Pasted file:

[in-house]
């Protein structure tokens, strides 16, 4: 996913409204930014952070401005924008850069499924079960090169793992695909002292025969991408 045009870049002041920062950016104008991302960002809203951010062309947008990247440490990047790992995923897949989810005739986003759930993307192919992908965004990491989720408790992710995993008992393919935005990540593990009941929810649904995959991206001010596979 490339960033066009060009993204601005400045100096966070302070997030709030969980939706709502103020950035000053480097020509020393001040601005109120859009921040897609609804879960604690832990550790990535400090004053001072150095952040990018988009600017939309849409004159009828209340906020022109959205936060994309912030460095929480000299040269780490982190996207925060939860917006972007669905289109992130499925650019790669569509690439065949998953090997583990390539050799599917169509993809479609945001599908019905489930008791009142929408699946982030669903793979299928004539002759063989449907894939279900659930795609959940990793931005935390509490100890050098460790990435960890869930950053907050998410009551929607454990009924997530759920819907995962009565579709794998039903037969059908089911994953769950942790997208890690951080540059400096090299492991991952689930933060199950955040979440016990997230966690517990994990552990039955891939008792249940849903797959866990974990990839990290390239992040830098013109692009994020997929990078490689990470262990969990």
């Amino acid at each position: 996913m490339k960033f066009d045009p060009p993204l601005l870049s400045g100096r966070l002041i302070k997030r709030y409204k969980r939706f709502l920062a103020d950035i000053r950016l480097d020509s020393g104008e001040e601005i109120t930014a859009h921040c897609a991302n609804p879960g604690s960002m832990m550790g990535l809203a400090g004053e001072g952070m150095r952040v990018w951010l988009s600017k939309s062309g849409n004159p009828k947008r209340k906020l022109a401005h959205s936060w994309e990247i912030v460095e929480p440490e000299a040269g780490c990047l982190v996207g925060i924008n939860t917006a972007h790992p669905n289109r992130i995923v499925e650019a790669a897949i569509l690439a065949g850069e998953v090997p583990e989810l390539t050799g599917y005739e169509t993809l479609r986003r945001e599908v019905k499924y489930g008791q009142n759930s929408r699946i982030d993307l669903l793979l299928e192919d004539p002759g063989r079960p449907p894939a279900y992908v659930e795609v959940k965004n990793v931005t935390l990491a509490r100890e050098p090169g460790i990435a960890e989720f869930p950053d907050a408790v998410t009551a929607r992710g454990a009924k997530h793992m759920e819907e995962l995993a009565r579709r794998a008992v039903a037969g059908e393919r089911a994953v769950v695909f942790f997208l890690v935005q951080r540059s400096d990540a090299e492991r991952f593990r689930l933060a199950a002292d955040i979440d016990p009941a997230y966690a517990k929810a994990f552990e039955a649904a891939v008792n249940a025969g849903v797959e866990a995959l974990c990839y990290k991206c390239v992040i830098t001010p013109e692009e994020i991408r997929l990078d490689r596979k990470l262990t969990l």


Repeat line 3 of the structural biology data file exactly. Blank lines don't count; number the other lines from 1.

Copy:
């Amino acid at each position: 996913m490339k960033f066009d045009p060009p993204l601005l870049s400045g100096r966070l002041i302070k997030r709030y409204k969980r939706f709502l920062a103020d950035i000053r950016l480097d020509s020393g104008e001040e601005i109120t930014a859009h921040c897609a991302n609804p879960g604690s960002m832990m550790g990535l809203a400090g004053e001072g952070m150095r952040v990018w951010l988009s600017k939309s062309g849409n004159p009828k947008r209340k906020l022109a401005h959205s936060w994309e990247i912030v460095e929480p440490e000299a040269g780490c990047l982190v996207g925060i924008n939860t917006a972007h790992p669905n289109r992130i995923v499925e650019a790669a897949i569509l690439a065949g850069e998953v090997p583990e989810l390539t050799g599917y005739e169509t993809l479609r986003r945001e599908v019905k499924y489930g008791q009142n759930s929408r699946i982030d993307l669903l793979l299928e192919d004539p002759g063989r079960p449907p894939a279900y992908v659930e795609v959940k965004n990793v931005t935390l990491a509490r100890e050098p090169g460790i990435a960890e989720f869930p950053d907050a408790v998410t009551a929607r992710g454990a009924k997530h793992m759920e819907e995962l995993a009565r579709r794998a008992v039903a037969g059908e393919r089911a994953v769950v695909f942790f997208l890690v935005q951080r540059s400096d990540a090299e492991r991952f593990r689930l933060a199950a002292d955040i979440d016990p009941a997230y966690a517990k929810a994990f552990e039955a649904a891939v008792n249940a025969g849903v797959e866990a995959l974990c990839y990290k991206c390239v992040i830098t001010p013109e692009e994020i991408r997929l990078d490689r596979k990470l262990t969990l």